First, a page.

New book details how financial pros manage their own money

A few years ago, I tried to launch a project that involved getting financial advisers to share the details of their personal portfolios for publication in InvestmentNews.

The idea was for a regular series that involved basic pie charts to illustrate asset allocations, paired with a summary of the strategy.

Despite some dogged pestering and begging on my part, which even included me promising to lay out my own humble portfolio for the world to see, I only got a few willing participants, which forced me to move on.

With that in mind, you can imagine my delight in receiving an advance copy of “How I Invest My Money: Financial experts reveal how they save, spend and invest” (Harriman House, 2020).

The book, which is the brainchild of Josh Brown, co-founder and chief executive of Ritholtz Wealth Management, and Brian Portnoy, founder of Shaping Wealth, is a collection of 25 essays from across the financial services landscape.

I have a dreadful habit of reading almost any book that is given to me, but this one I felt was uniquely suited to my oddball appetite for getting behind the scenes of what people who are smarter than me do with their money.

As a collection of essays, the order in which you read them doesn’t matter, so I started with the people I feel I know best.

Beginning with Christine Benz, director of personal finance at Morningstar, and Blair duQuesnay, investment adviser at Ritholtz, I got a good taste of exactly what I was looking for: Nice summaries on how they got to where they are with specific details — including fund names and types of tax-management wrappers — of what they use to manage their household assets.

My naïve and quantitative perspective had me envisioning a potential spreadsheet that cross-referenced parallels to flesh out the best strategies, which I would leverage to get filthy rich, retire early, and buy an island to live on.

The reality – once I got over the filthy rich, retired, island-owner fantasy – is much better.

GIVEN A BLANK SLATE

According to Portnoy, the essayists were given a virtual blank slate, which is the best part of the book because it shows there are so many ways to look at and think about money and investing.

The original idea for the book was spawned from a July 2019 blog post by Brown, in which he detailed his personal investment strategy. The essayists were asked to read it and write their own story.

“We wanted a diverse set of views so it could be informative and inspirational to anyone who picked it up,” said Portnoy. “This isn’t an excel spreadsheet of your portfolio, this is how you invest broadly in yourself, your family, and your community. People had license to do what they wanted, but there was instruction that this is not supposed to be promotional.”

With those basic marching orders, the eclectic blend of industry representatives shared personal stories that help reinforce the idea that every situation is unique, and investing is a matter of perspective.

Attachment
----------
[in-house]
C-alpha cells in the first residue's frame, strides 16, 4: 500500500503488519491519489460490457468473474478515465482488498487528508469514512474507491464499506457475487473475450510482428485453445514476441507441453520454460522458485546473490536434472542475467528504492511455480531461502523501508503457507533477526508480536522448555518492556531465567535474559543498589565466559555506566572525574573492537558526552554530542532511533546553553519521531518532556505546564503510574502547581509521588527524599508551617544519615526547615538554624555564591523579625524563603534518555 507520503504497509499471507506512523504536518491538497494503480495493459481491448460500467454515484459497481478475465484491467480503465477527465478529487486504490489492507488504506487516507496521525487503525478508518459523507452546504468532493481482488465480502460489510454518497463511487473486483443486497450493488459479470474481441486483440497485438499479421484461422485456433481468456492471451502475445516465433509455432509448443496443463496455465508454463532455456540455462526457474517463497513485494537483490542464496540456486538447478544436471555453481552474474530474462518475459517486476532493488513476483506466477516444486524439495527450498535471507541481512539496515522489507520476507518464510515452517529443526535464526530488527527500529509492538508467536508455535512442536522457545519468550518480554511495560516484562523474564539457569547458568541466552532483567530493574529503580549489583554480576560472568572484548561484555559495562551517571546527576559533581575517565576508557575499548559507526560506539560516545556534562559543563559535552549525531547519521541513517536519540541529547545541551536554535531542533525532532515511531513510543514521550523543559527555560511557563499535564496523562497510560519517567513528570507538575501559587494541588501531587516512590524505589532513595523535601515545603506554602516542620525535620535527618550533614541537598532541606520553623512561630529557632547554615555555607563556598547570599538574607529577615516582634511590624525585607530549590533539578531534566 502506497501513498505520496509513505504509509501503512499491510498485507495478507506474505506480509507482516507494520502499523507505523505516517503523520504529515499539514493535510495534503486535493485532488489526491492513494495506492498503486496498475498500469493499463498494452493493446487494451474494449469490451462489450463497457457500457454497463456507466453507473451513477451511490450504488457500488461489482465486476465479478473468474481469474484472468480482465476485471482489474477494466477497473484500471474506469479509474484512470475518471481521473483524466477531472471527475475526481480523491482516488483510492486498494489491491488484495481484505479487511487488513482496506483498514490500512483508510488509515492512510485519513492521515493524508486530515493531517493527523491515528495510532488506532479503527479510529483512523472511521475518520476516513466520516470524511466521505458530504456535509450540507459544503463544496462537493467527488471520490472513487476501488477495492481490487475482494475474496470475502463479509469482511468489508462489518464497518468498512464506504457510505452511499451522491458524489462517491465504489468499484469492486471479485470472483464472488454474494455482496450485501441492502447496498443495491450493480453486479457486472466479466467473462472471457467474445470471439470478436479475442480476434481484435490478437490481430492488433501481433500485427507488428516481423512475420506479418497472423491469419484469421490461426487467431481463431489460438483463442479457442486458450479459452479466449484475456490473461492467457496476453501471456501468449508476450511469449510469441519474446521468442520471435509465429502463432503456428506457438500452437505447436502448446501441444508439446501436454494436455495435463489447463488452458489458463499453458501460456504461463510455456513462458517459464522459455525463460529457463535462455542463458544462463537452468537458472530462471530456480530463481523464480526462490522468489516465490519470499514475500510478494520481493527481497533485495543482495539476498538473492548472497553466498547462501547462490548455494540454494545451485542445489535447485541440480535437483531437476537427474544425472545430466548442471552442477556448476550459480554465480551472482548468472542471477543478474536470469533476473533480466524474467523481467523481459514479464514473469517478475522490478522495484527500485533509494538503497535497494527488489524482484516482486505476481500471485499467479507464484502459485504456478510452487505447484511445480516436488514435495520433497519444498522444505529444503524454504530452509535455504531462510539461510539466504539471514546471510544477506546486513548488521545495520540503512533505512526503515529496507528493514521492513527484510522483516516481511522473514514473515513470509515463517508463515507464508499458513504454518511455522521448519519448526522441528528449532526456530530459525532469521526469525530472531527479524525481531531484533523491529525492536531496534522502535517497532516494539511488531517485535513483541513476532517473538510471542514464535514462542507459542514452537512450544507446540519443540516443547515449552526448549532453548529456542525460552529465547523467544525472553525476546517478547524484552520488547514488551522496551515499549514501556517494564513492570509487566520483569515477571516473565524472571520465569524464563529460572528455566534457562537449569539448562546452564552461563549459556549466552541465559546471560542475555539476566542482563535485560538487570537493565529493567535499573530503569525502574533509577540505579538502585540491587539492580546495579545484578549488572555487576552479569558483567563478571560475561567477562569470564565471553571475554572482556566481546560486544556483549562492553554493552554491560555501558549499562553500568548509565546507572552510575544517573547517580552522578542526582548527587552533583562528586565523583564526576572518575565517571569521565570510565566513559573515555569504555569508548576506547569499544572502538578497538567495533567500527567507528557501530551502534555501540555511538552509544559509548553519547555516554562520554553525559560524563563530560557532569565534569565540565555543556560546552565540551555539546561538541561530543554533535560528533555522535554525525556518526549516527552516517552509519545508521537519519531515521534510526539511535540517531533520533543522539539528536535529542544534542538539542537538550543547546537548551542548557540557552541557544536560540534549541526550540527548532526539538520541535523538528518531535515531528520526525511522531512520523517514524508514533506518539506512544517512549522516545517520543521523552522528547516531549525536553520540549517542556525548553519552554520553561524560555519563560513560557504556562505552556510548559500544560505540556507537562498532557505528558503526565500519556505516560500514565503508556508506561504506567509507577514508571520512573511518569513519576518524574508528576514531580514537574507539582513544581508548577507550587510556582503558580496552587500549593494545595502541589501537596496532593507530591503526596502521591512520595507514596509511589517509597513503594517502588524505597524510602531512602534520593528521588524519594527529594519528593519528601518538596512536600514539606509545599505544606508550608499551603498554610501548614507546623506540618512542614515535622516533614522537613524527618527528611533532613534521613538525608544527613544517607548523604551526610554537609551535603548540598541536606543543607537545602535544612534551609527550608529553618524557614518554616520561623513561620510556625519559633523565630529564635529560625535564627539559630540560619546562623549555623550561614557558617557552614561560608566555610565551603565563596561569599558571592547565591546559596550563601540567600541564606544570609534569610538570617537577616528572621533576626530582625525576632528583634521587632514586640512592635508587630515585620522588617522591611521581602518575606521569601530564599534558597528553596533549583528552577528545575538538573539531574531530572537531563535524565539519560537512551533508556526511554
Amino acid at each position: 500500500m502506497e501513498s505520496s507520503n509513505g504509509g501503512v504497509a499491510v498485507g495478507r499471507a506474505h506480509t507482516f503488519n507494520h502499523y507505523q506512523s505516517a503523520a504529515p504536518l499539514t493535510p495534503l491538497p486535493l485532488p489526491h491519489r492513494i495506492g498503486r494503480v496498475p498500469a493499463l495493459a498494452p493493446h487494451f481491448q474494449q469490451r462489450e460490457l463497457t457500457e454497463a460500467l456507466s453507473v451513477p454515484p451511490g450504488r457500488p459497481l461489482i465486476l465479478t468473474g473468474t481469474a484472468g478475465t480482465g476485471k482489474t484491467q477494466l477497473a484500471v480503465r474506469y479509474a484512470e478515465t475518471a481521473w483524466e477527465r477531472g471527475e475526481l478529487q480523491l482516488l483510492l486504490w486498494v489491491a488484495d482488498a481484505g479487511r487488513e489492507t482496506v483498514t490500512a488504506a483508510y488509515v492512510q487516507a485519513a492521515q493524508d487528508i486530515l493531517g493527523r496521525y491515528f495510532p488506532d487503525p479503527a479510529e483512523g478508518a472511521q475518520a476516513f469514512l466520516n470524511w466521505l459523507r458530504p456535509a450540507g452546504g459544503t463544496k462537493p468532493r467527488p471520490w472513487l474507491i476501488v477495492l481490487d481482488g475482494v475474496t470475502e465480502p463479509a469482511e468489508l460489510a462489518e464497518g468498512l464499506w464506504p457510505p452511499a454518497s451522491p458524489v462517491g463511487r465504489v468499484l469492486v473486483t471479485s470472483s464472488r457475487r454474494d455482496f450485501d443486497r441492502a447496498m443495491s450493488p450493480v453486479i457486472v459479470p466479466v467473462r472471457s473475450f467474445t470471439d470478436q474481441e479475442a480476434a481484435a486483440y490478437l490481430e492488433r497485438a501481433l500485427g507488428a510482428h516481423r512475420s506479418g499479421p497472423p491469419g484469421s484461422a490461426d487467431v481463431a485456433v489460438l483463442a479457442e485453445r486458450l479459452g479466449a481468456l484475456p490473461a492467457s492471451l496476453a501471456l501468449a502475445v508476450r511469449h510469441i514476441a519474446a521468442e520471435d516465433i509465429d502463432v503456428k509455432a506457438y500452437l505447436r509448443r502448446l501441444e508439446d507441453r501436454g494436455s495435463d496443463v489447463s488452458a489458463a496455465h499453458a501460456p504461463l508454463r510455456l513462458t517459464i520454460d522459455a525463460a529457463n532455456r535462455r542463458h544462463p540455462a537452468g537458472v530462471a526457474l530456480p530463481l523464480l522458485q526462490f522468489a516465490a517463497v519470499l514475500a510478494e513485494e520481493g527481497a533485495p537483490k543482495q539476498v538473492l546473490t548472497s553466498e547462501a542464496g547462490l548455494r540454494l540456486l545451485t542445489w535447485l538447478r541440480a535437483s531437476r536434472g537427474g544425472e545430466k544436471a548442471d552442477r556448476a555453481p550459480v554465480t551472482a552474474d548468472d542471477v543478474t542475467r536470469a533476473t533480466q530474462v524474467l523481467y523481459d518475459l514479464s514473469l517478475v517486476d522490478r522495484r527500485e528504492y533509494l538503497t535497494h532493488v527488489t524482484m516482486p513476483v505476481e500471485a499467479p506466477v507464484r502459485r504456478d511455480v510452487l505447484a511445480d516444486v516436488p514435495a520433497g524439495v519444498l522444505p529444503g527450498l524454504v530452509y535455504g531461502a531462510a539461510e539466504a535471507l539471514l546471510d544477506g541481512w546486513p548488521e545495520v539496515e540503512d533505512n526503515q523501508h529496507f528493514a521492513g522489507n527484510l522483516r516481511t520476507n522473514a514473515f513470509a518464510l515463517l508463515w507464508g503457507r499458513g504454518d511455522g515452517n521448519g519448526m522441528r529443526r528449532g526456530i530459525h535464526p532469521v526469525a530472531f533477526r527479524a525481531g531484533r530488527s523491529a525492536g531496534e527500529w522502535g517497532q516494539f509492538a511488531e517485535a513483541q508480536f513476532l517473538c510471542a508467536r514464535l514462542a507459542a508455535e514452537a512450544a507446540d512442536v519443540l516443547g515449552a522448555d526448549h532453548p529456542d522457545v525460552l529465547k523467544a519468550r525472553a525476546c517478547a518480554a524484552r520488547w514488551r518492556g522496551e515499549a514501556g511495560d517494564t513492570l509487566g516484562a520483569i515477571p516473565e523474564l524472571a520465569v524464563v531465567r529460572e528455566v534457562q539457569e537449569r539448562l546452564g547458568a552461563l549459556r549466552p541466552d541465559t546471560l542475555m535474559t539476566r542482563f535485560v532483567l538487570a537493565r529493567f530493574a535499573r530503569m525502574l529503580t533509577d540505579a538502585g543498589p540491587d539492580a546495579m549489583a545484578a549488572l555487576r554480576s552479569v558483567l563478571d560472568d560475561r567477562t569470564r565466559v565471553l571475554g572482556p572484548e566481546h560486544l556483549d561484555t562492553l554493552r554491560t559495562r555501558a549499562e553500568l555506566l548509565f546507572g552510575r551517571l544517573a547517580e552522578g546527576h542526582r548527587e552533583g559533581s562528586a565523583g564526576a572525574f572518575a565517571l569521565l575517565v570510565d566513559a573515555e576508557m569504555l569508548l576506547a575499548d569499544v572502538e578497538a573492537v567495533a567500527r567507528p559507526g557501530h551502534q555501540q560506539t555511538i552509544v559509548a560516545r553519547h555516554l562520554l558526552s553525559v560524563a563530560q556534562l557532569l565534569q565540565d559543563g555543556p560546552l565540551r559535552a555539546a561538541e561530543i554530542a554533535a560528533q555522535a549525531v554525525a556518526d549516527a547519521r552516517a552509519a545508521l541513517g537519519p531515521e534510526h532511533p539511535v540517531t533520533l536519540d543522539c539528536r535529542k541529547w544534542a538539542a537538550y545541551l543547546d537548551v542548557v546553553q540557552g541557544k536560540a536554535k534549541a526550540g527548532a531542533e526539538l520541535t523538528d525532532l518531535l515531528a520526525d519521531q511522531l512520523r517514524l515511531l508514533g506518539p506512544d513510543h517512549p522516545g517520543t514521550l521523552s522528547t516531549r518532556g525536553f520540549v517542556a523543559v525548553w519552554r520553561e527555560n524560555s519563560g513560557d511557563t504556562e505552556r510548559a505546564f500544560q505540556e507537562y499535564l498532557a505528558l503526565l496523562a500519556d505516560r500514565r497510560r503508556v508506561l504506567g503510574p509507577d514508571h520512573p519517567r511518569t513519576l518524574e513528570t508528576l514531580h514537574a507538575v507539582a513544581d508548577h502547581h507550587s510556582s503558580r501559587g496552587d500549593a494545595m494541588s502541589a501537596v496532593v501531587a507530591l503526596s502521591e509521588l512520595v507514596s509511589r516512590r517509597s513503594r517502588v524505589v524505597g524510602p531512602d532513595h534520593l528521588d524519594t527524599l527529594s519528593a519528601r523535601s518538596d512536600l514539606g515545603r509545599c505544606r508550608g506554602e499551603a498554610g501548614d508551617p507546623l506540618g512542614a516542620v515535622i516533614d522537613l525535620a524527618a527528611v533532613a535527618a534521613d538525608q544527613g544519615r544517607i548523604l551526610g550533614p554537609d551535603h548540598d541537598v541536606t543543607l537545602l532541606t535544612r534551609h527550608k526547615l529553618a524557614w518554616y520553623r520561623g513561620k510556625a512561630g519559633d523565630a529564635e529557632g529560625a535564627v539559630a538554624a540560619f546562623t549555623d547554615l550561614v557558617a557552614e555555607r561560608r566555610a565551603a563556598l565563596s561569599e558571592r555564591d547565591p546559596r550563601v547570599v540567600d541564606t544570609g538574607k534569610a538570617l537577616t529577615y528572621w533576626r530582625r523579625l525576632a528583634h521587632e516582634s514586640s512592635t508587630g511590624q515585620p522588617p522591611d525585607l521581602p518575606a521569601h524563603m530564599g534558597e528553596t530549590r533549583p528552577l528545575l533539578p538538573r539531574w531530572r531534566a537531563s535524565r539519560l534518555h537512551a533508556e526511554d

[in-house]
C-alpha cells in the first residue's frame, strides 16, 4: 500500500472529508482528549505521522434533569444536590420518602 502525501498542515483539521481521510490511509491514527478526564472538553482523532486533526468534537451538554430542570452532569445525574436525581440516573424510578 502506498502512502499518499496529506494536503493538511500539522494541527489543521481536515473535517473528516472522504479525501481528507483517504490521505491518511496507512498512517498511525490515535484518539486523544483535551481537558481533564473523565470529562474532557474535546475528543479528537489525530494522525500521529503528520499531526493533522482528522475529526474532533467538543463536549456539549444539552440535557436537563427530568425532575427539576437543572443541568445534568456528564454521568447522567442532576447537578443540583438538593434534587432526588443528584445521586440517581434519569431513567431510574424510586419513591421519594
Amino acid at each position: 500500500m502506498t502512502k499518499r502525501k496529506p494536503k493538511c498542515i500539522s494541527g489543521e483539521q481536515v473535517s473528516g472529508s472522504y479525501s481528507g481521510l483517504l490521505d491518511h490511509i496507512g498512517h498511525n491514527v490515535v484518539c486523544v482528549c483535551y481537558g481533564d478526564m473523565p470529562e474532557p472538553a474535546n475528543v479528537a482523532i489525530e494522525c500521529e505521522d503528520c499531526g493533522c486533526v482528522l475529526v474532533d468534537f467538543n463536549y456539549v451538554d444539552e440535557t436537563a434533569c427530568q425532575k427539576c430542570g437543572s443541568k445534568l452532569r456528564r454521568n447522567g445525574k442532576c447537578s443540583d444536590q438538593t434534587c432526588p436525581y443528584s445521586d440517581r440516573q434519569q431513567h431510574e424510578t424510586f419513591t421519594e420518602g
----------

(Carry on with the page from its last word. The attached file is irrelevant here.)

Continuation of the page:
Bob Seawright, chief investment officer at Madison Avenue Securities, for example, writes about the value of owning a vacation home on the other side of the country, despite the expense, taxes and other logistical challenges.

“It’s a lousy investment,” he writes, before rattling off a long list of memorable multi-generation family activities that include picnics, swimming, boating, picking blueberries and eating s’mores.

“It’s the most important financial investment we’ll ever make,” he added.

Morgan Housel, a partner at the Collaborative Fund, writes, like many, about the importance of low-cost indexed investing, while preaching the virtues of living beneath your means.

“My investing strategy doesn’t rely on picking the right sector, or timing the next recession,” he writes. “It relies on a high savings rate, patience, and optimism that the global economy will create value over the next several decades.”

Brown admits the open-ended nature of the essay requests could have gone any number of directions, but that the final result is what he had hoped for.

“People went deeper and more personal than I thought they would,” he said. “Most of the contributors are usually being asked what should other people be doing with their money. The major thing we wanted to demonstrate is it’s not what investments people hold; it’s the reasons people invest that’s most important.”

In his essay, Brown writes that everyone at Ritholtz invests in the same asset allocation models as the clients. But he also allocates some of his money to support other businesses.

“I don’t mind having friends run a portion of my money and I don’t judge them against the S&P 500,” he writes.

PERSPECTIVE IS THE KEY

Virtually every essayist in the book offers an unapologetic example of investing in something that defies the laws of financial logic, which proves there are many ways to invest and that perspective is key.

Howard Lindzon, co-founder of StockTwits, has zero allocated to bonds, while Carolyn McClanahan, founder of Life Planning Partners, has half her portfolio in fixed income.

The one thing missing from the book is the age of each essayist, which would help place context around their investment decisions. Hopefully that will be changed in future editions.

Generally, and impressively, the mission of making investing about much more than just money — and all the while focusing on the very long-term horizon — was accomplished.

The post New book details how financial pros manage their own money appeared first on InvestmentNews.

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